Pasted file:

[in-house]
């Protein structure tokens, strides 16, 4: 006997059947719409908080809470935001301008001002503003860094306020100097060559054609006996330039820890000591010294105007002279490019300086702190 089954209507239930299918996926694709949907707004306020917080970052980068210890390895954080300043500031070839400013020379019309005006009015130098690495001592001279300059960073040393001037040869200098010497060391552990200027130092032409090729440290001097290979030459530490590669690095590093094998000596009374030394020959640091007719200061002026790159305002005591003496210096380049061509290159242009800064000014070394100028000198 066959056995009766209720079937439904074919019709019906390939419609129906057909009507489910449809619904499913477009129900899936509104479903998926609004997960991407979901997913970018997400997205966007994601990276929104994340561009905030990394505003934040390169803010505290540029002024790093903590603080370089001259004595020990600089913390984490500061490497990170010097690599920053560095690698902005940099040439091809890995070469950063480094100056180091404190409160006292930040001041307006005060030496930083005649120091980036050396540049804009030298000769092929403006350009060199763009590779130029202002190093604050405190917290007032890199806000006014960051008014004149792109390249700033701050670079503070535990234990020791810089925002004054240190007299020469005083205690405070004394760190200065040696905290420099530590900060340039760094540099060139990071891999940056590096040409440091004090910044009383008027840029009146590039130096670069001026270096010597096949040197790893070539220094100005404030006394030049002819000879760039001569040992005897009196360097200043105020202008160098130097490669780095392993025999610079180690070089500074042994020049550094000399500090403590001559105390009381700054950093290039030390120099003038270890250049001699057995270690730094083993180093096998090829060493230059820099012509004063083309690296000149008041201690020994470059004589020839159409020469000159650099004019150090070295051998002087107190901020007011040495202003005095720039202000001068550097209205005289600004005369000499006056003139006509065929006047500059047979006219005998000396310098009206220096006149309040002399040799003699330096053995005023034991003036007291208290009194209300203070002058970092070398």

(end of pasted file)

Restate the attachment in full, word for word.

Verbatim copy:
[in-house]
């Protein structure tokens, strides 16, 4: 006997059947719409908080809470935001301008001002503003860094306020100097060559054609006996330039820890000591010294105007002279490019300086702190 089954209507239930299918996926694709949907707004306020917080970052980068210890390895954080300043500031070839400013020379019309005006009015130098690495001592001279300059960073040393001037040869200098010497060391552990200027130092032409090729440290001097290979030459530490590669690095590093094998000596009374030394020959640091007719200061002026790159305002005591003496210096380049061509290159242009800064000014070394100028000198 066959056995009766209720079937439904074919019709019906390939419609129906057909009507489910449809619904499913477009129900899936509104479903998926609004997960991407979901997913970018997400997205966007994601990276929104994340561009905030990394505003934040390169803010505290540029002024790093903590603080370089001259004595020990600089913390984490500061490497990170010097690599920053560095690698902005940099040439091809890995070469950063480094100056180091404190409160006292930040001041307006005060030496930083005649120091980036050396540049804009030298000769092929403006350009060199763009590779130029202002190093604050405190917290007032890199806000006014960051008014004149792109390249700033701050670079503070535990234990020791810089925002004054240190007299020469005083205690405070004394760190200065040696905290420099530590900060340039760094540099060139990071891999940056590096040409440091004090910044009383008027840029009146590039130096670069001026270096010597096949040197790893070539220094100005404030006394030049002819000879760039001569040992005897009196360097200043105020202008160098130097490669780095392993025999610079180690070089500074042994020049550094000399500090403590001559105390009381700054950093290039030390120099003038270890250049001699057995270690730094083993180093096998090829060493230059820099012509004063083309690296000149008041201690020994470059004589020839159409020469000159650099004019150090070295051998002087107190901020007011040495202003005095720039202000001068550097209205005289600004005369000499006056003139006509065929006047500059047979006219005998000396310098009206220096006149309040002399040799003699330096053995005023034991003036007291208290009194209300203070002058970092070398």